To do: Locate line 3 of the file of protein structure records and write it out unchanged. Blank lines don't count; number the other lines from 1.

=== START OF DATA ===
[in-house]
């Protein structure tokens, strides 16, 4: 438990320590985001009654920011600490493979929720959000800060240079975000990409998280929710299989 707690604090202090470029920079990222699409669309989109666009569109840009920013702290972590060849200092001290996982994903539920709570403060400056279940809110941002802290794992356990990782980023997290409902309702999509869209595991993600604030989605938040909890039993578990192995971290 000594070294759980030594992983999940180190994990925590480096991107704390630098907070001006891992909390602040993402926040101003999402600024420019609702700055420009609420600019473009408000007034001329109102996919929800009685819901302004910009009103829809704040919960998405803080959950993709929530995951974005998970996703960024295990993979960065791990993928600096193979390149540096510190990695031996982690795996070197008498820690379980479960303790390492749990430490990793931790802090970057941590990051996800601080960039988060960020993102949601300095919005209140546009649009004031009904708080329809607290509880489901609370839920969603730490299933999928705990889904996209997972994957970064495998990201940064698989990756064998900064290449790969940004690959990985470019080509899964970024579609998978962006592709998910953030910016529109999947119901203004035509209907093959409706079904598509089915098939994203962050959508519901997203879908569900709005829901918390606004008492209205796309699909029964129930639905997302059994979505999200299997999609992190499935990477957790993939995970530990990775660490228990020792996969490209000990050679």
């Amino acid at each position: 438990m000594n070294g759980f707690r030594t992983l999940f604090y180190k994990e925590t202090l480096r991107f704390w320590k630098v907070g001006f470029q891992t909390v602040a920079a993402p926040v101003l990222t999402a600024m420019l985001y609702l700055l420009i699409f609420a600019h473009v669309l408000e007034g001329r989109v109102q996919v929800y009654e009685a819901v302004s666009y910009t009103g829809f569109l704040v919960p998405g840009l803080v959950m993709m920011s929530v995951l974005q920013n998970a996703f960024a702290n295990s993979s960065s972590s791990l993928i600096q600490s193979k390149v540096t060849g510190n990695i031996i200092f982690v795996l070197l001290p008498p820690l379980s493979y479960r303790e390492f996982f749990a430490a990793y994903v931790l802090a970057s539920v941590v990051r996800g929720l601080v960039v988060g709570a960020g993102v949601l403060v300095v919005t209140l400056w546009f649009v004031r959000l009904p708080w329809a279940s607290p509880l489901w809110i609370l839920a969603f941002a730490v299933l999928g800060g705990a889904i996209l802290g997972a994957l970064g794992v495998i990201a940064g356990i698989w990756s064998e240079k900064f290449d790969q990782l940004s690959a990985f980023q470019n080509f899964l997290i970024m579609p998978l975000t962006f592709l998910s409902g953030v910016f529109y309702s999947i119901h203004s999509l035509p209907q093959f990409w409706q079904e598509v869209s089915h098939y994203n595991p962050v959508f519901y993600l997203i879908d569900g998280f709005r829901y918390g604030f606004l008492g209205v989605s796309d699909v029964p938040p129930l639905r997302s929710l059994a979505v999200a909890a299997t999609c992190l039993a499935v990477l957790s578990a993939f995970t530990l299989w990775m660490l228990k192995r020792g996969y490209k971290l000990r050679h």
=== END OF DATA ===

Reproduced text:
């Amino acid at each position: 438990m000594n070294g759980f707690r030594t992983l999940f604090y180190k994990e925590t202090l480096r991107f704390w320590k630098v907070g001006f470029q891992t909390v602040a920079a993402p926040v101003l990222t999402a600024m420019l985001y609702l700055l420009i699409f609420a600019h473009v669309l408000e007034g001329r989109v109102q996919v929800y009654e009685a819901v302004s666009y910009t009103g829809f569109l704040v919960p998405g840009l803080v959950m993709m920011s929530v995951l974005q920013n998970a996703f960024a702290n295990s993979s960065s972590s791990l993928i600096q600490s193979k390149v540096t060849g510190n990695i031996i200092f982690v795996l070197l001290p008498p820690l379980s493979y479960r303790e390492f996982f749990a430490a990793y994903v931790l802090a970057s539920v941590v990051r996800g929720l601080v960039v988060g709570a960020g993102v949601l403060v300095v919005t209140l400056w546009f649009v004031r959000l009904p708080w329809a279940s607290p509880l489901w809110i609370l839920a969603f941002a730490v299933l999928g800060g705990a889904i996209l802290g997972a994957l970064g794992v495998i990201a940064g356990i698989w990756s064998e240079k900064f290449d790969q990782l940004s690959a990985f980023q470019n080509f899964l997290i970024m579609p998978l975000t962006f592709l998910s409902g953030v910016f529109y309702s999947i119901h203004s999509l035509p209907q093959f990409w409706q079904e598509v869209s089915h098939y994203n595991p962050v959508f519901y993600l997203i879908d569900g998280f709005r829901y918390g604030f606004l008492g209205v989605s796309d699909v029964p938040p129930l639905r997302s929710l059994a979505v999200a909890a299997t999609c992190l039993a499935v990477l957790s578990a993939f995970t530990l299989w990775m660490l228990k192995r020792g996969y490209k971290l000990r050679h």